Jacksonville Open House Party Lawyer

helps people defend against
Open House Party

Florida's Open House Party statute is a very broad law that ensnare many people and provides citizens with little guidance on what is lawful conduct and what is unlawful conduct. 

  If you have been charged with an Open House Party offense, call the experienced Jacksonville criminal defense lawyer of LGL to discuss your particular case and how we can help.
What is Open House Party?

Open House Party is defined in Florida Statute Section 856.015.  To prove the crime of Open House Party, the State must prove that the defendant:
  • was an adult in control of the premises
  • knowingly allowed a social gathering to take place there
  • had actual knowledge that a minor possessed or consumed alcoholic beverages or controlled substances during the gathering
  • allowed the party to continue and failed to take any reasonable steps to prevent the possession or consumption.  

What is a "Minor?"

A "minor' is defined in this statute as  an individual who is not legally permitted to possess alcoholic beverages because of their age.  So, a minor would include anyone who has not reached the age of 21 years of age, the legal drinking age in Florida.   
Isn't Florida's Open House Party Statute Unconstitutionally Vague? 

You may be wondering if Florida's Open House Party statute is unconstitutionally vague.  Well, the Fifth DCA thought so, but the Florida Supreme Court disagreed.  In State v. Manfredonia, 649 So.2d 1388 (Fla. 1995), the Florida Supreme Court upheld the constitutionality of the Open House Party statute holding that the statute was permissible under the Constitution as it puts citizens on notice that they are forbidden from having a party at a residence they control and knowing allowing a minor to consume or possess alcoholic beverages or controlled substances.  The Court found that a person can avoid criminal liability by terminating the party or by taking some other reasonable action to prevent the consumption or possession.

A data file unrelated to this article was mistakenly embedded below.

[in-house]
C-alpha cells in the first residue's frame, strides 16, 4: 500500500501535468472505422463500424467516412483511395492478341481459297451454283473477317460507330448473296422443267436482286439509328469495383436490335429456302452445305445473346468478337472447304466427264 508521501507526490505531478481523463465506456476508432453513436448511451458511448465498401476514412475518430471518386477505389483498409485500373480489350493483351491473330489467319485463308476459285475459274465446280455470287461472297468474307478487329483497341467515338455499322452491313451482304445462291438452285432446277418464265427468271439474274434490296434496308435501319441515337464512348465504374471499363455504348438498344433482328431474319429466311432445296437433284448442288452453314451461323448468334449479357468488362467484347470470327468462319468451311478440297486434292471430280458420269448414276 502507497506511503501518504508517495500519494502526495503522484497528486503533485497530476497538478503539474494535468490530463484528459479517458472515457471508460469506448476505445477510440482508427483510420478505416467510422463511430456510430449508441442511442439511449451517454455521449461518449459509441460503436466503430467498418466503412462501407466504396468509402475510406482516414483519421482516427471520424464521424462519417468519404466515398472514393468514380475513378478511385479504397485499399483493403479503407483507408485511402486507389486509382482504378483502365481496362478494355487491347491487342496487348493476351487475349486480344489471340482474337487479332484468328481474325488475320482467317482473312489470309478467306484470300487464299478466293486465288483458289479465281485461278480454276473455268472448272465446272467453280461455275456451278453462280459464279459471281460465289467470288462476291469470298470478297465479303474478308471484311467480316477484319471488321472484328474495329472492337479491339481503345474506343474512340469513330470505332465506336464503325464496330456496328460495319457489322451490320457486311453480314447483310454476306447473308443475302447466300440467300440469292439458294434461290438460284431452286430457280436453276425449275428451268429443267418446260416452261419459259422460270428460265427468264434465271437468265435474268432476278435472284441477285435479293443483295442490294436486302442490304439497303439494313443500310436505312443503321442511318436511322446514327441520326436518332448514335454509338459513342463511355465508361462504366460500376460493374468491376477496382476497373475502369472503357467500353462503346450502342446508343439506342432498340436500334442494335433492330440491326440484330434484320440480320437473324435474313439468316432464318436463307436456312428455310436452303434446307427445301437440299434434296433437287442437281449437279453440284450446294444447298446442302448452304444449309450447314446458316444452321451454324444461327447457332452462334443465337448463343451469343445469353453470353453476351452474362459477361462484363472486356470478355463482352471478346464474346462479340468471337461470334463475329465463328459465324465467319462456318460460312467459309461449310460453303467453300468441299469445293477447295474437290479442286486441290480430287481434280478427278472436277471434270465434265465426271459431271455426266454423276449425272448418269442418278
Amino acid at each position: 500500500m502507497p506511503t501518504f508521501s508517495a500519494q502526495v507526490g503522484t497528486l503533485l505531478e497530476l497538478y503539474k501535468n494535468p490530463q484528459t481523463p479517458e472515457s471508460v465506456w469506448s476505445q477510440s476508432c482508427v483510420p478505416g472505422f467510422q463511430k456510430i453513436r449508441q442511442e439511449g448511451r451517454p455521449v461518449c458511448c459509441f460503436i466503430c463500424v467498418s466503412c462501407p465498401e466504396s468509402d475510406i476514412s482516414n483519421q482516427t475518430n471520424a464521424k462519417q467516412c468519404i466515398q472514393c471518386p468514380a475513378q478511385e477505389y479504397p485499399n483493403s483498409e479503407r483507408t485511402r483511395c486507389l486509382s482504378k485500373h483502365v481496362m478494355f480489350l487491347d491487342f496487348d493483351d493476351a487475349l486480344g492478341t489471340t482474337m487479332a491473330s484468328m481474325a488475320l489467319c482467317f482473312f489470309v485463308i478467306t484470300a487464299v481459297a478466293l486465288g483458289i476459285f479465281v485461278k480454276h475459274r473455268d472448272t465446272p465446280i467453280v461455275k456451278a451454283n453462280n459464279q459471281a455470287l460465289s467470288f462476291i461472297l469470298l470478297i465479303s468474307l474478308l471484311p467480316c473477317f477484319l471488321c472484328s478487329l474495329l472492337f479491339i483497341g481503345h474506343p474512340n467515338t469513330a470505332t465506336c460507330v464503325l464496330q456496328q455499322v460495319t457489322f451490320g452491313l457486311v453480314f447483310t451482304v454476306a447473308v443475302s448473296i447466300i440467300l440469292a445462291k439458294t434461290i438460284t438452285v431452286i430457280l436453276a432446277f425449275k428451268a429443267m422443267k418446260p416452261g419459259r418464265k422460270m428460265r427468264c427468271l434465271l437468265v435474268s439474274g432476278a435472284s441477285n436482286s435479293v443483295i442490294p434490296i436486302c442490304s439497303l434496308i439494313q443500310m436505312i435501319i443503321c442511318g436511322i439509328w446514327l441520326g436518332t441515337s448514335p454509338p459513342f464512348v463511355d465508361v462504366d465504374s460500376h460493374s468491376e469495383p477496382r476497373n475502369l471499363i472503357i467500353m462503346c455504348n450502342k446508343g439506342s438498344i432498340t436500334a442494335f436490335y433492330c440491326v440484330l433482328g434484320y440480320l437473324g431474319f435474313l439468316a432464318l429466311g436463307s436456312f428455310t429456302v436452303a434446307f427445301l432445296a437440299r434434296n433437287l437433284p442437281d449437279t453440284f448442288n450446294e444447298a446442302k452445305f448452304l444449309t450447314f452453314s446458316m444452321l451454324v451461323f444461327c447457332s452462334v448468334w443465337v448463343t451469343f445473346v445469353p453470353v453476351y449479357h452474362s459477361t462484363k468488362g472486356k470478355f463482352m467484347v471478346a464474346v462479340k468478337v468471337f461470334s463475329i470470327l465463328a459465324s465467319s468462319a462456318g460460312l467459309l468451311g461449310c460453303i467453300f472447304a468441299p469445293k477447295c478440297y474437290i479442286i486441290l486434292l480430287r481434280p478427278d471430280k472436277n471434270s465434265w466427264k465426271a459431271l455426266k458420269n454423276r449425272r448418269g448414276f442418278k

However, the Manfredonia case did not address the practical problem when the consumption or possession is not part of a full blown party, but part of a much smaller, informal social gathering.  

Does the statute apply to minors under 18 years of age? 

The Open House Party statute applies to "a person" defined as an individual 18 years of age or older. So, a 17 year old who throws a house party while his or her parents are out of town would not be subject to this particular statute.  

What is the potential sentence for Open House Party?

First Offense with No Serious Bodily Injury

Any person found guilty of violating Florida's Open House Party statute faces up to 60 days in jail and up to 6 months probation.  This statute is a 2nd Degree Misdemeanor.   

Second or Subsequent Violation
However, any person who has a prior violation of this statute is facing an enhancement to a 1st Degree Misdemeanor which is punishable by up to 1 year in jail. 

Serious Bodily Injury
If the minor, because of the alcohol or drug consumption is seriously injured or if they cause serious bodily injury to another because of the consumption, the offense is enhanced from a second degree misdemeanor to a first degree misdemeanor, punishable by up to 1 year in jail.  For example, if you have a house party and a minor, after drinking at the party with your knowledge, drives home and gets into a DUI accident involving serious bodily injury to himself or herself or to anyone else, the maximum possible sentence would be increased from 60 days to 1 year.  

What are the possible defenses to Open House Party?

There are several possible defenses to the charge of Open House Party.  

No Knowledge - The statute only applies to a person who has actual knowledge of the consumption or possession by the minor.  This can be difficult for the State to prove.  The State will typically rely on witness statements and/or defendant admissions.  These statements are often not recorded and are subject to credibility determinations by a fact finder.  

No Social Gathering - An open house party is defined in the statute as a "social gathering at a residence." However, "social gathering" is not defined.  This is a jury question and could be a basis for a motion to dismiss.  The fewer people and the less organized the gathering, the less likely it is to be a social gathering

No Control - The State must prove that you had control over the residence. Control is defined as the authority or ability to regulate, direct, or dominate.  You may be able to challenge this element, particularly if the residence is owned or controlled by another individual. 

No Residence - The statute only applies to a residence, defined as a home, apartment, condominium, or other dwelling unit. This element won't be at issue in a majority of Open House Party cases, but in some cases there will be a question about whether the offense location is a residence under this definition. 

If you or a loved one has been arrested for or accused of
Open House Party,

Jacksonville Criminal Defense Attorney

904-642-3332 (Jacksonville)

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